A report on mild cognitive impairment in Parkinson’s by Alison Yarnell, from Newcastle University in the United Kingdom, showed that if cognitive impairment was present at the time of Parkinson’s diagnosis, the patient had a higher risk for developing dementia later in the disease progression.  A clinical trial compared neurological and cognitive assessments of 219 newly diagnosed subjects with Parkinson’ s to 99 age-matched controls.  Cognitive assessments covered global cognition, attention, memory, executive function, visuospatial function and language.  Subjects were classified dependent on their scores.  Memory impairment was the most common, with 15 percent of the subjects affected followed by visuospatial deficit s in 13 percent, attention in 12 percent and executive function at 11 percent.  Other studies have shown cognitive impairment in as many as 25 percent of the Parkinson’s population with many going on to develop dementia within three years of diagnosis  The author of this study stressed that cognitive testing should be done at the time of diagnosis to both get a baseline and also to determine which patients might be in need of closer monitoring.  By determining cognitive status early on in the course of the disease, therapeutic interventions may provide better results.

Clinical trial design was another interesting topic at the MDS meeting.  Dr. Tiago Mestre from Toronto Western General Hospital in Ontario, Canada, raised the question of how participants’ attitudes and reactions to placebos in double blind trials influenced the evaluations of the effectiveness of the therapeutic agent being evaluated.   To try to understand if this is indeed a real effect, a systematic review of double-blind, randomized, controlled trials of dopamine agonists in Parkinson’s that used a placebo or an active control.  The analysis of their preliminary results did show a clinically significant impact of decreased effectiveness of the medication being tested.  Therapeutic effectiveness might be even higher for the drug being tested than trial results indicate.  This negative effect of a placebo in a trial is called the “Lessebo” effect.

One commenter also raised the question of the “nocebo” effect…where if a patient is given a placebo, or non-therapeutic substance, by an authority figure who assures them of the benefit, a benefit will be experienced.  Another patient who is more skeptical and less trusting  might experience a harmful effect, when, indeed, the “active” ingredient is not known to cause harm.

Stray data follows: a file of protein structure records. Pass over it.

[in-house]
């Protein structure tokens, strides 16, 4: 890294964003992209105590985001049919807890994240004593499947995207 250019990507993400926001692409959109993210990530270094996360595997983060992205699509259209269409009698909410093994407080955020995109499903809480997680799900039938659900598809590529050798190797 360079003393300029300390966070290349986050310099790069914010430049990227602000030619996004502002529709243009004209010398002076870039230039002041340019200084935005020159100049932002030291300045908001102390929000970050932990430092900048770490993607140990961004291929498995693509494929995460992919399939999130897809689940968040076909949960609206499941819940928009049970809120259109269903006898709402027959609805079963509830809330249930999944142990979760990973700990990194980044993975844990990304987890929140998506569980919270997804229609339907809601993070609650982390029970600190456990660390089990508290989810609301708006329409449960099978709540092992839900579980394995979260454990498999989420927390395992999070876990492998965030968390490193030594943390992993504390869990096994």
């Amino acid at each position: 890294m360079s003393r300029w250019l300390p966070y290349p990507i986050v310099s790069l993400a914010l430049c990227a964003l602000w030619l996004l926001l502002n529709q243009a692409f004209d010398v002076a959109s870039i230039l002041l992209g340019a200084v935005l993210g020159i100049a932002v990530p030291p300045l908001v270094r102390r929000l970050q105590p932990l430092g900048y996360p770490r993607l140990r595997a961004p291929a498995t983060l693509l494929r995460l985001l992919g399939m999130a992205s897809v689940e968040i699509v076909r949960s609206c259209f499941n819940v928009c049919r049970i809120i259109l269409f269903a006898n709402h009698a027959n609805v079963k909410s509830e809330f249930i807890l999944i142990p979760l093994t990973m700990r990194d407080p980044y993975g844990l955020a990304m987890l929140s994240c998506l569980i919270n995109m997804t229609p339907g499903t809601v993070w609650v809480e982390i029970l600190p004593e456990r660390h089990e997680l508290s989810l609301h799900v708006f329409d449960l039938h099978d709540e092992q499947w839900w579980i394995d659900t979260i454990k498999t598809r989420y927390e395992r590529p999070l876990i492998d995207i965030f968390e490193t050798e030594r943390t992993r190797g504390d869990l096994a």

Dr. Rajesh Pahwah , from the University of Kansas Medical center presented research on a new formulation of an older medication has shown promise in controlling levodopa induced dyskinesias in Parkinson’s. There are currently no approved medications to treat levodopa induced dyskinesias.  It is still in the investigational stages, but a timed-release form of amantidine has been successful in a small clinical trial.  Amantidine has been around for a long time, and has been used to reduce dyskinesias but  doses hight enough to be effective have often not been well tolerated.  .The new formulation is designed to gradually increase the availability of the drug in the day time, when the dyskinesias are the most disturbing, and to limit the overnight concentration thereby helping to relieve insomnia and sleep disturbances.  Because higher doses can be administered gradually in timed-release, effectiveness and tolerability are both improved.  The new formulation, called a “chronotherapeutic” pharmacokinetic  profile, is not yet FDA approved and not out of the clinical trial testing stages.  Some mild adverse events have been reported, but the company is seeking the advice of the FDA on continuing development of this medication.

Diffusion Tensor Imaging to Diagnose Movement Disorders

Posted by & filed under News.

A team of researchers at the University of Florida used a special imaging technique to identify markers in brain regions to help identify specific movement disorders whose clinical symptoms often appear similar but have different origins in the brain.  Parkinson’s disease, multiple system atrophy, essential tremor or supranuclear palsy have symptoms that are very similar in the early stages of the disease which makes a definite diagnosis very difficult.

David Vaillancourt is the team’s principal investigator.  He is an associate professor in the department of applied physiology and kinesiology.  Over a three year period, he and his team have examined 72 patients with movement disorders using the imaging technique Diffusion Tensor Imaging.  They also anticipate testing between 150 and 180 new subjects in the next few years.

DTI, as it is called, is a non-invasive imaging process that together with magnetic resonance imaging (MRI) is able to examine structures deep within the brain and characterize the properties of those structures on a microscopic scale much more detailed than imagery alone can provide.  By sensitizing the MRI signal, it can analyze the random molecular motion of water molecules which provides insights ot the organization of the micro structures.

Dr. Vaillancourt stated that the primary goal of this study was to be able to use DTI to accurately predict the correct disease.  When a new patient presents with symptoms, this technique will make diagnosing the symptoms possible early in the disease progression.  Diagnosis and treatment can be tailored from the beginning, eliminating possible changes to diagnosis as various symptoms progress or response to medication is inadequate.